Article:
The National Institute on Aging (NIA) has awarded a five-year grant expected to total $53.4 million to Brown University and Boston-based Hebrew SeniorLife (HSL) to lead a nationwide effort to improve healthcare and quality of life for people living with Alzheimer’s disease and related dementias, as well as their caregivers.
Together, the institutions will create a massive collaborative research incubator to develop trials aimed at evaluating interventions for Alzheimer’s disease or Alzheimer’s-related dementia (AD/ADRD).
The Alzheimer’s Association estimates that while more than 5 million Americans currently live with Alzheimer’s or a related dementia, the number is expected to double by 2050. The current annual cost of dementia care exceeds $226 million a year in the U.S. alone.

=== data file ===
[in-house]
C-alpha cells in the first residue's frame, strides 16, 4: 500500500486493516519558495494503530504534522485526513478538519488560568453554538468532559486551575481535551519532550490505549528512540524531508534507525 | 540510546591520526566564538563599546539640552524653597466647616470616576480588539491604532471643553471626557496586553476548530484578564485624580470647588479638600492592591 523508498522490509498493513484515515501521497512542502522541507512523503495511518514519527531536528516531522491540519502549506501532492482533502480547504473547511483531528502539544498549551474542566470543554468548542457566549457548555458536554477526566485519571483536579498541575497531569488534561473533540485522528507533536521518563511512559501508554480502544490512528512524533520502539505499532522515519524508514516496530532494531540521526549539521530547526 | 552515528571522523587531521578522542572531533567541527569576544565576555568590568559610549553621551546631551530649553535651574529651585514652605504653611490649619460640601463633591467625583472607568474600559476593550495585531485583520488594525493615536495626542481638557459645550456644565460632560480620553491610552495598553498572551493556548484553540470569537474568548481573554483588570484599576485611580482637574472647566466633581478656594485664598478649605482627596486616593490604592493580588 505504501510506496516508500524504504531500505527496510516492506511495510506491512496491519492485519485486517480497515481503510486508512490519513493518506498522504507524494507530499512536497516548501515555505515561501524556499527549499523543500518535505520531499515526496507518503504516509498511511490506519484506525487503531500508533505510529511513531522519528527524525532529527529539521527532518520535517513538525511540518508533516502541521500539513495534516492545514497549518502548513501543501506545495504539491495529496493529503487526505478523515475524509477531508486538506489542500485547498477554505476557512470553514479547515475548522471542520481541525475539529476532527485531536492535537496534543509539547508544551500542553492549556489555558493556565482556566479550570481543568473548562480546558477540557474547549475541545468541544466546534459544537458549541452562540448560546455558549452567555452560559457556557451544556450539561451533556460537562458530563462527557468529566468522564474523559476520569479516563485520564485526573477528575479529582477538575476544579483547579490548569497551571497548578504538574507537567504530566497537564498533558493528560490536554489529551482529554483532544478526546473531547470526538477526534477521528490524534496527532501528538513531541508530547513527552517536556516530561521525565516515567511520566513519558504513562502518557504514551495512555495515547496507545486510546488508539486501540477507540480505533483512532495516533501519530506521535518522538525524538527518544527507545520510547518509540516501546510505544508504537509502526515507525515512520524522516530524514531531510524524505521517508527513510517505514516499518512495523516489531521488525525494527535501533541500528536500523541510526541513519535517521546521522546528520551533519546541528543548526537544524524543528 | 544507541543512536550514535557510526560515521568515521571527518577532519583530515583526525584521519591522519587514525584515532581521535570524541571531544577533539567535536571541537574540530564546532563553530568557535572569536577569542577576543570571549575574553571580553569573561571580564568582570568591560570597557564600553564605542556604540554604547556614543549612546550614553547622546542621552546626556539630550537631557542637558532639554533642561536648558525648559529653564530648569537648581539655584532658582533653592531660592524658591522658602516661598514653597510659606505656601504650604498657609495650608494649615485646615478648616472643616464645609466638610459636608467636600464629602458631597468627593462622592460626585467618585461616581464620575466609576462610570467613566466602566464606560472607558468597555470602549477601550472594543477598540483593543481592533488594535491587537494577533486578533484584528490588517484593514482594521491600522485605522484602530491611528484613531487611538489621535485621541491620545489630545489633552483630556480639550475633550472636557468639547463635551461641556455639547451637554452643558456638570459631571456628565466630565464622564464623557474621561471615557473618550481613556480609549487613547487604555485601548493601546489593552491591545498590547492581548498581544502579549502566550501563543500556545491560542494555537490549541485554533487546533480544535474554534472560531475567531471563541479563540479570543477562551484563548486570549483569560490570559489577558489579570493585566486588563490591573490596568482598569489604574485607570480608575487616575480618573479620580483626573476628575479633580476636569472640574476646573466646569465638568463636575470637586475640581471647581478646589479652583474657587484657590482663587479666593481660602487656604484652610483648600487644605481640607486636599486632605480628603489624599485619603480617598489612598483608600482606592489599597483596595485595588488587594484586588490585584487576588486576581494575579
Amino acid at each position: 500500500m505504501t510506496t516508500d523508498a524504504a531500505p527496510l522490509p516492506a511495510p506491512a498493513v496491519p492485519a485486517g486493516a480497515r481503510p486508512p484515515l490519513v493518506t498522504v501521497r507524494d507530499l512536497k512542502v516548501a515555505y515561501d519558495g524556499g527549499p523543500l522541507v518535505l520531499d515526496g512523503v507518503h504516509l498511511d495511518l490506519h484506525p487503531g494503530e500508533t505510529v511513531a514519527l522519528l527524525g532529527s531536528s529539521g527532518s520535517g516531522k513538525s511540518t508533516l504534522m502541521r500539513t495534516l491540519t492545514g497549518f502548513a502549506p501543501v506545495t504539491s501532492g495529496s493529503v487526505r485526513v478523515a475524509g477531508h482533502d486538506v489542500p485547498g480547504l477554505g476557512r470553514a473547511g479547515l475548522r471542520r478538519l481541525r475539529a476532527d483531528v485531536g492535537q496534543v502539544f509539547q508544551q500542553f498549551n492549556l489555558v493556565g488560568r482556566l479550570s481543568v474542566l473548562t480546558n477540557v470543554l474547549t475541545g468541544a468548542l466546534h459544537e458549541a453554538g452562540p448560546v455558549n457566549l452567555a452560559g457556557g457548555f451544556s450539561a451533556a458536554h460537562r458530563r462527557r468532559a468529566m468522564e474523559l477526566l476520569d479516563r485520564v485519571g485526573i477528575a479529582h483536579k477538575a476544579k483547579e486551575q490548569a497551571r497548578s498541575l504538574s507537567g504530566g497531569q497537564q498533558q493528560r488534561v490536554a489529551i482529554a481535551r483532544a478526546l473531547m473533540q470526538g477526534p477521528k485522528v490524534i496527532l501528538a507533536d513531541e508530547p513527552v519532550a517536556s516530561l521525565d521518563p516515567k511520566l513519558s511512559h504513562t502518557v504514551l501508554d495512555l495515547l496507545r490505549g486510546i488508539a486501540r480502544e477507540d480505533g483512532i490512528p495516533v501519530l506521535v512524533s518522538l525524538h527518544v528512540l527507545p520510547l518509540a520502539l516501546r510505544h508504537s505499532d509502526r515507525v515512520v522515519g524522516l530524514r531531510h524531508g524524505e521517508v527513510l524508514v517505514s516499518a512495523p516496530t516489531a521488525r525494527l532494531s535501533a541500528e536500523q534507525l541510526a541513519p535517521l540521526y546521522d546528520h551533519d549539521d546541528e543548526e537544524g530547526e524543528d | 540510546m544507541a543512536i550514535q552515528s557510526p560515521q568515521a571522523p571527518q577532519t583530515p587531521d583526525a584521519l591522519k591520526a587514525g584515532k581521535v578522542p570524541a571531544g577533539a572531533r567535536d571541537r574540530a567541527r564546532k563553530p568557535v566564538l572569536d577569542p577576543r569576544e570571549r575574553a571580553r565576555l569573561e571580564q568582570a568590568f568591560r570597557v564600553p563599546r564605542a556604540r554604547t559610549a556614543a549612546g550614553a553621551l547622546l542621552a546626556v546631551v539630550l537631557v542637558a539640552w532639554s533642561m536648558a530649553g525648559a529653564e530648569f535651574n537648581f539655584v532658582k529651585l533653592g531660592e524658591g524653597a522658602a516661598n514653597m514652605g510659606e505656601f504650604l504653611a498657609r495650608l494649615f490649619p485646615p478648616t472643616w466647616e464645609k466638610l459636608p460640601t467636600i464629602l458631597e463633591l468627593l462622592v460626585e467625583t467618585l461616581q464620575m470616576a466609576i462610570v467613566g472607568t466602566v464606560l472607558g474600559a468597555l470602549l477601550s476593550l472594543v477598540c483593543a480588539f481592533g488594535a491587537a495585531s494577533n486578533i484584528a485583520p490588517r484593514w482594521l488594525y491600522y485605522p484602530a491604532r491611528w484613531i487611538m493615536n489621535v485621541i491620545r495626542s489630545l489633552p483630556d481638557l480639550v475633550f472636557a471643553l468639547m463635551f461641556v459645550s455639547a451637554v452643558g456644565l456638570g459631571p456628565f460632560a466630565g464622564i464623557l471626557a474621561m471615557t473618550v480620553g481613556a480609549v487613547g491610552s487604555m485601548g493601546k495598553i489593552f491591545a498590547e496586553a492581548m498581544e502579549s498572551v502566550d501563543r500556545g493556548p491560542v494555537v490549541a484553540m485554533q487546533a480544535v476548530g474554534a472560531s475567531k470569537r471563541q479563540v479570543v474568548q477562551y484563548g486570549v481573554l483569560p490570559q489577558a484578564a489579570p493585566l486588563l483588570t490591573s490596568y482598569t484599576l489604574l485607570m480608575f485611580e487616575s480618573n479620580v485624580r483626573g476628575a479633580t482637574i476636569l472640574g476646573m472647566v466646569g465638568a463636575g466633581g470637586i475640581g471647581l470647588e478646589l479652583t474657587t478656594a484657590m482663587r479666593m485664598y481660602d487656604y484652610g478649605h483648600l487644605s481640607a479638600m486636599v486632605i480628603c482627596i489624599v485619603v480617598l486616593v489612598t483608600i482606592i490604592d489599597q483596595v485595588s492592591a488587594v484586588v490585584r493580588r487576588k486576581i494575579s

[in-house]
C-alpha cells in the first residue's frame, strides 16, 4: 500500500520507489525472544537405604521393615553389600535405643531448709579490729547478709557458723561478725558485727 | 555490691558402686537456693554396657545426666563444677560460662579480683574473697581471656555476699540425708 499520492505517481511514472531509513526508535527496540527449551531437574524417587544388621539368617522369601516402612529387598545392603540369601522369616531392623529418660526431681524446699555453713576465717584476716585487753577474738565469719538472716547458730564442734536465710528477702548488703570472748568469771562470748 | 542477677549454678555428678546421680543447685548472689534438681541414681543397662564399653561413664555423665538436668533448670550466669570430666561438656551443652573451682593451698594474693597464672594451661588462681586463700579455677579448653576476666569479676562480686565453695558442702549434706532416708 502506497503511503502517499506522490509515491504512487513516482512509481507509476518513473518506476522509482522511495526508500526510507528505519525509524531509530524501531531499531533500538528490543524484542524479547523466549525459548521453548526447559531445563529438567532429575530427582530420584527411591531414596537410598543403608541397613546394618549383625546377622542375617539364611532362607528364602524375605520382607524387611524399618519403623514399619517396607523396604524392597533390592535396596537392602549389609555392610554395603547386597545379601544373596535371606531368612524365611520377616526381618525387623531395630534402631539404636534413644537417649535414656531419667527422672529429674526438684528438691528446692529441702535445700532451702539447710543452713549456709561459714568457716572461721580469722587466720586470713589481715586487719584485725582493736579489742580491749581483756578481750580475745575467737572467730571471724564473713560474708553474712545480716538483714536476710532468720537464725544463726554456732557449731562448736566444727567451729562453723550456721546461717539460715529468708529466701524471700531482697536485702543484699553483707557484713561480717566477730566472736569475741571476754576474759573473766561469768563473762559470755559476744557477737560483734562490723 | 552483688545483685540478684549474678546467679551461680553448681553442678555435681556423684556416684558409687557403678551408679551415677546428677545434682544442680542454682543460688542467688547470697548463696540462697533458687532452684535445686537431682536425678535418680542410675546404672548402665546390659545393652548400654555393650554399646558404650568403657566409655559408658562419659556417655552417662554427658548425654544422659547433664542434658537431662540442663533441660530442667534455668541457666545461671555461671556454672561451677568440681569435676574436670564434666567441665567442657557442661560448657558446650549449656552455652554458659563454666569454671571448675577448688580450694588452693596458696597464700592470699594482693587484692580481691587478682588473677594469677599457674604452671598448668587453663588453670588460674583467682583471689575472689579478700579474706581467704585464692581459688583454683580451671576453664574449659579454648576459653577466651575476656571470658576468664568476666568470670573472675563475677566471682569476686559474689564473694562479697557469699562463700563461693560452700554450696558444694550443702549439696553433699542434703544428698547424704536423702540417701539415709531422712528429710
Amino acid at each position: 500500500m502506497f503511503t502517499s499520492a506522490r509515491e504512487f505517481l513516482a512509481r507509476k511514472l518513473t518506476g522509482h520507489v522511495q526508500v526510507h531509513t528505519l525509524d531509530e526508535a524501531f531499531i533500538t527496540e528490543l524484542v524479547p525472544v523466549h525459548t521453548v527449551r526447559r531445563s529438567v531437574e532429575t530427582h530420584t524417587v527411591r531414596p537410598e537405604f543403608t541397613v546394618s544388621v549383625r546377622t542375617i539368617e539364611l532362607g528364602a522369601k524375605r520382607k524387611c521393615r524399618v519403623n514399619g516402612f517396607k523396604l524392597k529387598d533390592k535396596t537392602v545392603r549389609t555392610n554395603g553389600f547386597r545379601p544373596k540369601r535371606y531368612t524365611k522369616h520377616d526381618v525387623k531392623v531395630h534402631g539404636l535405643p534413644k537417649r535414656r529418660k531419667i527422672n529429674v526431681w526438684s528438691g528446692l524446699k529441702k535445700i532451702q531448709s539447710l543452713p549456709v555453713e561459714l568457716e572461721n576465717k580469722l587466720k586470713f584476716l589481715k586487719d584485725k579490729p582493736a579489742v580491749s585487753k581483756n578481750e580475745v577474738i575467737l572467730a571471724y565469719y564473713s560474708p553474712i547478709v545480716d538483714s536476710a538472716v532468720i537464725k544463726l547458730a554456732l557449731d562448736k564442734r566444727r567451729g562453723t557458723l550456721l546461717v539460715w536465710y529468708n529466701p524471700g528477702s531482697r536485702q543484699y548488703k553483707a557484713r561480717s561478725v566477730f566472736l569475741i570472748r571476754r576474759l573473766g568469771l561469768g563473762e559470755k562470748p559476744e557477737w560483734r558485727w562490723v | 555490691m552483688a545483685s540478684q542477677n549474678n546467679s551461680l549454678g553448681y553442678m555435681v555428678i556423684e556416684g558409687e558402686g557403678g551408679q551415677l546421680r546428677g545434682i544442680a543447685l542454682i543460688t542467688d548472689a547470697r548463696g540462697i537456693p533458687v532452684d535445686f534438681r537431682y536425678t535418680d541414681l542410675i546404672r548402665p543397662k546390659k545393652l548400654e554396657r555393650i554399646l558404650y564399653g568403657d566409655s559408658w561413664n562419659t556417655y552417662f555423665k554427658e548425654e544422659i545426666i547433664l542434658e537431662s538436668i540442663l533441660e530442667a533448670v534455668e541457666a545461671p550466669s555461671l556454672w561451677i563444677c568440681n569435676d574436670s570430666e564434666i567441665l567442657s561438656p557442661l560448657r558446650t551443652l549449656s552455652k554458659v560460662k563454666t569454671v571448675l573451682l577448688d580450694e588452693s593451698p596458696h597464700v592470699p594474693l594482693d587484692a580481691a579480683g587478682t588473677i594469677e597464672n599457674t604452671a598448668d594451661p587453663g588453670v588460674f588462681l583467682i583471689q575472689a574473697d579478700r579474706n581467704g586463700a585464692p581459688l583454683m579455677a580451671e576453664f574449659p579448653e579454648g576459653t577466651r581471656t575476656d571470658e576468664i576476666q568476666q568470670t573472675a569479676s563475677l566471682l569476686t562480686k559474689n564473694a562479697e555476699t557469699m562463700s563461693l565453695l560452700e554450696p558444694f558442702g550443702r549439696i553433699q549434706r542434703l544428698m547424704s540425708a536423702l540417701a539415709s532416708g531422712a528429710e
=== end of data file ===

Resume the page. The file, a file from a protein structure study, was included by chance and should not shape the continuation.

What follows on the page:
“It’s time for Alzheimer’s and other dementias to receive the same level of research focus and investment as cancer,” said Louis Woolf, HSL president and CEO. “We’re proud to collaborate with Brown University to address this national epidemic that affects not only patients, but their families and caregivers as well.”
The NIA grant will support the research incubator for the next five years. The incubator, called the NIA Imbedded Pragmatic AD/ADRD Clinical Trials (IMPACT) Collaboratory, will take on two primary objectives through eight working groups comprising experts from more than 30 top research institutions, including researchers in the Penn Program on Precision Medicine for the Brain (P3MB). P3MB Director and Penn Memory Center Co-Director Dr. Jason Karlawish is among the project’s “key personnel.”
The first objective is to fund and provide expert assistance to up to 40 pilot trials that will test non-drug, care-based interventions for people living with dementia. The second objective is to develop best practices for implementing and evaluating interventions for Alzheimer’s and dementia care and share them with the research community at large.
The 40 pilot projects will be embedded in real-world health care systems and generate the necessary data to inform larger, definitive trials supported with federal funding, the researchers said.